The NFL specifically wants to eliminate the backside “lobster” block by offensive players. That new focal point undoubtedly contributed to a spike in offensive holding fouls for Week One.
According to the league, the initial 16 games of the 2019 season resulted in 83 offensive holding calls, or 5.18 per game. That’s an increase from 64 in Week One last year, or four per game.
The league didn’t have the specific number of backside holds, but it’s clear that the NFL wants to get that technique out of the game.
“I’m on one of the committees that sends things to the Competition Committee, and there was a big emphasis on the backside of runs,” Vikings coach Mike Zimmer told reporters on Wednesday. “There are some teams that are just really bad, and they just go out there and they grab the linebacker and do this, or they grab . . . the defensive end and do this. They wanted to get that out of the game, so they made a point of emphasis on it. Actually, [Jaguars executive V.P. of football operations] Tom Coughlin is on that same committee, and he put together the tape on that. It was so long you couldn’t watch it all. It was just really, really bad, and so that’s what they’re trying to get out of the game.”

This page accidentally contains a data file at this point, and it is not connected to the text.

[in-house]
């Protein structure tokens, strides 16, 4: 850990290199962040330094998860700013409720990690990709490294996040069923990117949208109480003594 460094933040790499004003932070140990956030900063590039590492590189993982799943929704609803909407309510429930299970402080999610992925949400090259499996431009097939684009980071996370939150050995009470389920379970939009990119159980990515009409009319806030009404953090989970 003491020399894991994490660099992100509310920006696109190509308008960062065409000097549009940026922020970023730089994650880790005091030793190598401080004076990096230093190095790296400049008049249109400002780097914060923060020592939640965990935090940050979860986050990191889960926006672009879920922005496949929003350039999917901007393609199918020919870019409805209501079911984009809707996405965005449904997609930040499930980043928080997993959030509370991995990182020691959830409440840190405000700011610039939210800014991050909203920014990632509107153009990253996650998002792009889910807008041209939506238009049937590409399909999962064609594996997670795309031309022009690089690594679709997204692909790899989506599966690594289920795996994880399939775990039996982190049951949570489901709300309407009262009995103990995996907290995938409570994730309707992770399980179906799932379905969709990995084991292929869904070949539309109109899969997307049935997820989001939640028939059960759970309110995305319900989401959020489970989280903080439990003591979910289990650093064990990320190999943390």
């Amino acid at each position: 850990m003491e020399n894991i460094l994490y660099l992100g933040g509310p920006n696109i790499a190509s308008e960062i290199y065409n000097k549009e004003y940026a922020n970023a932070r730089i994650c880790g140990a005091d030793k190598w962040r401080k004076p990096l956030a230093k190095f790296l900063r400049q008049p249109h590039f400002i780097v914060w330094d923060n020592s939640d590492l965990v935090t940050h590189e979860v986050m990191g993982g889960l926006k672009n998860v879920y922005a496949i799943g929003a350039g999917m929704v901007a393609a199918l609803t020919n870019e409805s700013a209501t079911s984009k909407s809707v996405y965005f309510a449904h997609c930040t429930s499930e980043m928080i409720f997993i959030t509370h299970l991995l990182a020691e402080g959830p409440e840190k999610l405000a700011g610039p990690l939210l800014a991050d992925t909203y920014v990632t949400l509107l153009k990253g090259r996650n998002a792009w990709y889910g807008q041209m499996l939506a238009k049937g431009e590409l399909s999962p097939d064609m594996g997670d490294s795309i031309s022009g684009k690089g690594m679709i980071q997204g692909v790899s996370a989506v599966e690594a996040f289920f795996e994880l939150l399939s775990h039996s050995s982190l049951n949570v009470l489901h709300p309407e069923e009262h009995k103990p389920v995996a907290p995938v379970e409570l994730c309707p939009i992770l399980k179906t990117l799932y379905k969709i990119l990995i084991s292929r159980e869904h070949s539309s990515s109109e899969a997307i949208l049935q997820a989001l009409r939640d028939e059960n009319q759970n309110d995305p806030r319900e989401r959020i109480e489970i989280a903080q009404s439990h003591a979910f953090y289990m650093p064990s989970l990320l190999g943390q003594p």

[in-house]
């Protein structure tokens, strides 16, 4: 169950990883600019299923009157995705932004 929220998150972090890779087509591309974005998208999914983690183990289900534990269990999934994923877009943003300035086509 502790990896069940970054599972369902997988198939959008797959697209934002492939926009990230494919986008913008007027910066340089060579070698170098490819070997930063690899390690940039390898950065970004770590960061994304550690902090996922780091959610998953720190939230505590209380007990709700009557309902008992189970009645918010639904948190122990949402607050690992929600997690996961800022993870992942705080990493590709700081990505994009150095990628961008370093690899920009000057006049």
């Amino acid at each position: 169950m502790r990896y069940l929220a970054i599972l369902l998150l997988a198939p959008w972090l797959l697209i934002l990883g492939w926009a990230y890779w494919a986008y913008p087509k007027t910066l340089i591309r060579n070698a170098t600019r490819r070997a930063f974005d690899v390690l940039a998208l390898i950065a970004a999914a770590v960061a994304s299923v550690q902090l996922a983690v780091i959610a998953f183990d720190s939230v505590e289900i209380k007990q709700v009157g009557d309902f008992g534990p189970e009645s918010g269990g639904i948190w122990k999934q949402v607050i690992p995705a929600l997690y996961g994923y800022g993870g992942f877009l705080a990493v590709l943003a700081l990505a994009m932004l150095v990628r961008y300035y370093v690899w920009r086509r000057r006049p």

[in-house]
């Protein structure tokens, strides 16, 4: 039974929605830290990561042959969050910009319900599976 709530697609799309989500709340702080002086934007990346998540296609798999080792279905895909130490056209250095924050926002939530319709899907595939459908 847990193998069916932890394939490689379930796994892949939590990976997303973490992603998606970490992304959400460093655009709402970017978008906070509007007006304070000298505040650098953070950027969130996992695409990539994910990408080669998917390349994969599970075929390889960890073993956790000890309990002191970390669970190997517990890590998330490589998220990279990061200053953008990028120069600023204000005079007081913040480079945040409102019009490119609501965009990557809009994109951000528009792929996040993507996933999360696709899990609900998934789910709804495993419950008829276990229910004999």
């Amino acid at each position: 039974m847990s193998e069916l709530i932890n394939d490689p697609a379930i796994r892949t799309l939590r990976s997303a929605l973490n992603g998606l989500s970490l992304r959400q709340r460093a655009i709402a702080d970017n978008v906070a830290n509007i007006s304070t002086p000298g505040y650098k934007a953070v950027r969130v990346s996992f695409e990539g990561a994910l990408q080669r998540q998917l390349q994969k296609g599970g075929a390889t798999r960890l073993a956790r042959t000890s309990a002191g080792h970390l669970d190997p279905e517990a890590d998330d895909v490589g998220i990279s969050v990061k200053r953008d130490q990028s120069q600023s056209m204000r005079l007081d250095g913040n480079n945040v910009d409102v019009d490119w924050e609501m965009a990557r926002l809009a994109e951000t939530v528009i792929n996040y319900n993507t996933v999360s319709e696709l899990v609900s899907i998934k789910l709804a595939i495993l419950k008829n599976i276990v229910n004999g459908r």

Zimmer acknowledged that this is one of the rare situations where a rules emphasis actually helps the defense.
“I hope it gets corrected, that’s what I hope,” Zimmer said. “I hope teams stop doing it, but if they don’t, they should throw the flag. It’s cheating.”
The more it gets caught and called, the more teams will shy away from doing it.